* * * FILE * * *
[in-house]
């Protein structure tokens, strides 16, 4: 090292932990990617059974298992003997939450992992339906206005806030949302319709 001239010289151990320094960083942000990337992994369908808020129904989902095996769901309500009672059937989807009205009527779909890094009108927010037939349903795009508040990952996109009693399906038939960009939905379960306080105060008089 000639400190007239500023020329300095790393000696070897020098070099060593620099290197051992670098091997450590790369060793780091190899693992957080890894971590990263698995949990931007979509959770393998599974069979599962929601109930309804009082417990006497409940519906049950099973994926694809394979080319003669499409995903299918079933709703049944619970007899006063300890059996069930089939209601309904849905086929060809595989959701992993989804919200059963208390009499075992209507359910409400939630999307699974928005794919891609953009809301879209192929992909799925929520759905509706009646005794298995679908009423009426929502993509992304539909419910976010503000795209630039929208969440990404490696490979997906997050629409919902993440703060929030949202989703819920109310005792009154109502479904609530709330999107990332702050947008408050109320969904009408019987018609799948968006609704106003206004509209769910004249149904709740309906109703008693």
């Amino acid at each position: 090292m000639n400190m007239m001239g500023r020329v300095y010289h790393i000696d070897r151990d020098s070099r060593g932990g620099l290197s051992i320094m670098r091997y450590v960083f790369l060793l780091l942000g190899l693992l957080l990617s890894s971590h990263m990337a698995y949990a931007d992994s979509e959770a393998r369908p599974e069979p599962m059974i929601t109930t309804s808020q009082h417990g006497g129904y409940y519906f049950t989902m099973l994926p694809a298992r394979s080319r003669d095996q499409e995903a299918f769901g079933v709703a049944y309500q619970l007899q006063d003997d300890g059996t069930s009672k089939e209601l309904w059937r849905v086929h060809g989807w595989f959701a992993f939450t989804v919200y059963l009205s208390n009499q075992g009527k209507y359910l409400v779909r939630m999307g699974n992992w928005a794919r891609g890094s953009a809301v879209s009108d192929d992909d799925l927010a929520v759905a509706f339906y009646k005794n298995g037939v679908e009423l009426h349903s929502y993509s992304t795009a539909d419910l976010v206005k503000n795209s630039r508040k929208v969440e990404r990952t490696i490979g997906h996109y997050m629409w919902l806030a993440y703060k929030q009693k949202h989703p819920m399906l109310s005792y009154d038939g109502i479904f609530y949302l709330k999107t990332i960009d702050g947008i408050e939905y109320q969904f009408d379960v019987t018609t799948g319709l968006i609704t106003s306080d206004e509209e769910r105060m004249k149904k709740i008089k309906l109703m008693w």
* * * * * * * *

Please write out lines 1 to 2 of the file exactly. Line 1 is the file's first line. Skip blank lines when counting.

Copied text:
[in-house]
């Protein structure tokens, strides 16, 4: 090292932990990617059974298992003997939450992992339906206005806030949302319709 001239010289151990320094960083942000990337992994369908808020129904989902095996769901309500009672059937989807009205009527779909890094009108927010037939349903795009508040990952996109009693399906038939960009939905379960306080105060008089 000639400190007239500023020329300095790393000696070897020098070099060593620099290197051992670098091997450590790369060793780091190899693992957080890894971590990263698995949990931007979509959770393998599974069979599962929601109930309804009082417990006497409940519906049950099973994926694809394979080319003669499409995903299918079933709703049944619970007899006063300890059996069930089939209601309904849905086929060809595989959701992993989804919200059963208390009499075992209507359910409400939630999307699974928005794919891609953009809301879209192929992909799925929520759905509706009646005794298995679908009423009426929502993509992304539909419910976010503000795209630039929208969440990404490696490979997906997050629409919902993440703060929030949202989703819920109310005792009154109502479904609530709330999107990332702050947008408050109320969904009408019987018609799948968006609704106003206004509209769910004249149904709740309906109703008693």